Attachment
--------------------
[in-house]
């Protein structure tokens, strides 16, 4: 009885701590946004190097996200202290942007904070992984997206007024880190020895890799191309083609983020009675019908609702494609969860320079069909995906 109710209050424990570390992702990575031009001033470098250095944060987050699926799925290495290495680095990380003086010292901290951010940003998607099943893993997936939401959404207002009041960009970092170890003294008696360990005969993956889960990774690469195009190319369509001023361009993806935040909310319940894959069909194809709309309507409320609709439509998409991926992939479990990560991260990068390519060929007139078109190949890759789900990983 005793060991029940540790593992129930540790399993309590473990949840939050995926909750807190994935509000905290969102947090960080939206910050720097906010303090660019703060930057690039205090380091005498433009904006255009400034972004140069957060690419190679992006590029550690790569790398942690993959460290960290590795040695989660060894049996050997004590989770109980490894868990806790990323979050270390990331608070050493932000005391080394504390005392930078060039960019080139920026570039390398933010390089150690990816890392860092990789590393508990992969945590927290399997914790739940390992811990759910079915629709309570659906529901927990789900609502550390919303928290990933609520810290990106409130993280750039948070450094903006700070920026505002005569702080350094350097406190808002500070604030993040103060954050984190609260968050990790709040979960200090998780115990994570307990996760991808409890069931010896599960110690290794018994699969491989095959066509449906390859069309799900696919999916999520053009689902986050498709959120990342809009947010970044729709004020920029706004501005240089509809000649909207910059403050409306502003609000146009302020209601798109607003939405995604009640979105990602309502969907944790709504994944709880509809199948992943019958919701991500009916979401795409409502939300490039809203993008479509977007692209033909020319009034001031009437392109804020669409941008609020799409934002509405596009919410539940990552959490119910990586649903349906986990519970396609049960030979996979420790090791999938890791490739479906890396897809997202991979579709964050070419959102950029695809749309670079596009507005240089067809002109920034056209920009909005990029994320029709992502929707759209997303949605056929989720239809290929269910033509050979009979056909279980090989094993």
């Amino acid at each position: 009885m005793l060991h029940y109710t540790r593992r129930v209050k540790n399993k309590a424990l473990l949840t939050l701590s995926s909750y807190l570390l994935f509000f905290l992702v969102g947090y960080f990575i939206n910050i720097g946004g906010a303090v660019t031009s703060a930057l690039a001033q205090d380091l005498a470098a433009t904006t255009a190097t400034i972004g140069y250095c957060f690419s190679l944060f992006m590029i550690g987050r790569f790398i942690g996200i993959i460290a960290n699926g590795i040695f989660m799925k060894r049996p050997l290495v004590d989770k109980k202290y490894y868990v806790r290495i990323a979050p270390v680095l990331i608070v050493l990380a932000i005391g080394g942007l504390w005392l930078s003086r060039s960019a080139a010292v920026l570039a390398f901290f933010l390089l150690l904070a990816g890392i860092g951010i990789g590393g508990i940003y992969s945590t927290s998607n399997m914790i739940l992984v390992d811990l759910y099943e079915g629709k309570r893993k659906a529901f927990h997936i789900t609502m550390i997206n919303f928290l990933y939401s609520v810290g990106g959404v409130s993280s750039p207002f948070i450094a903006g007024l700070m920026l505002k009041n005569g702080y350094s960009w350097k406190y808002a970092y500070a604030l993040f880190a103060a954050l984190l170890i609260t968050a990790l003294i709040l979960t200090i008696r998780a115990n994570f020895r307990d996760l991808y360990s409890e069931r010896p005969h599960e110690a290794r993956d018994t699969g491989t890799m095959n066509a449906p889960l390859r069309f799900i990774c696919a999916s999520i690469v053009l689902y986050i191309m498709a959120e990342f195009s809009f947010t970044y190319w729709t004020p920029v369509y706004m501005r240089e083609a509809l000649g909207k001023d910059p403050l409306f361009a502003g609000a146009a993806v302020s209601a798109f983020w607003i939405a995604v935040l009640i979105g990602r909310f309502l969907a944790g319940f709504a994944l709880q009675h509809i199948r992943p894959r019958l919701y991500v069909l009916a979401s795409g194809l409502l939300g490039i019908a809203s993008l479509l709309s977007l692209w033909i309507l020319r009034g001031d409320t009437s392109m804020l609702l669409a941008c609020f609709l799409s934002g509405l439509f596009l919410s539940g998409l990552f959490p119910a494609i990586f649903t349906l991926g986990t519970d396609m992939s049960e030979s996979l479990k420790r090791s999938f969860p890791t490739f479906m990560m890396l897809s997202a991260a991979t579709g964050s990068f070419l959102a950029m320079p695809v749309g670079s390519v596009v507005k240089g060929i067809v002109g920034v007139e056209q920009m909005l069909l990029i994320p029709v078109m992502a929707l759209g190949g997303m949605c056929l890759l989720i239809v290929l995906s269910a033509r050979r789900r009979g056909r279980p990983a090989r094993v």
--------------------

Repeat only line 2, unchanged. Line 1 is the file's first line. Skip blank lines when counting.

């Protein structure tokens, strides 16, 4: 009885701590946004190097996200202290942007904070992984997206007024880190020895890799191309083609983020009675019908609702494609969860320079069909995906 109710209050424990570390992702990575031009001033470098250095944060987050699926799925290495290495680095990380003086010292901290951010940003998607099943893993997936939401959404207002009041960009970092170890003294008696360990005969993956889960990774690469195009190319369509001023361009993806935040909310319940894959069909194809709309309507409320609709439509998409991926992939479990990560991260990068390519060929007139078109190949890759789900990983 005793060991029940540790593992129930540790399993309590473990949840939050995926909750807190994935509000905290969102947090960080939206910050720097906010303090660019703060930057690039205090380091005498433009904006255009400034972004140069957060690419190679992006590029550690790569790398942690993959460290960290590795040695989660060894049996050997004590989770109980490894868990806790990323979050270390990331608070050493932000005391080394504390005392930078060039960019080139920026570039390398933010390089150690990816890392860092990789590393508990992969945590927290399997914790739940390992811990759910079915629709309570659906529901927990789900609502550390919303928290990933609520810290990106409130993280750039948070450094903006700070920026505002005569702080350094350097406190808002500070604030993040103060954050984190609260968050990790709040979960200090998780115990994570307990996760991808409890069931010896599960110690290794018994699969491989095959066509449906390859069309799900696919999916999520053009689902986050498709959120990342809009947010970044729709004020920029706004501005240089509809000649909207910059403050409306502003609000146009302020209601798109607003939405995604009640979105990602309502969907944790709504994944709880509809199948992943019958919701991500009916979401795409409502939300490039809203993008479509977007692209033909020319009034001031009437392109804020669409941008609020799409934002509405596009919410539940990552959490119910990586649903349906986990519970396609049960030979996979420790090791999938890791490739479906890396897809997202991979579709964050070419959102950029695809749309670079596009507005240089067809002109920034056209920009909005990029994320029709992502929707759209997303949605056929989720239809290929269910033509050979009979056909279980090989094993």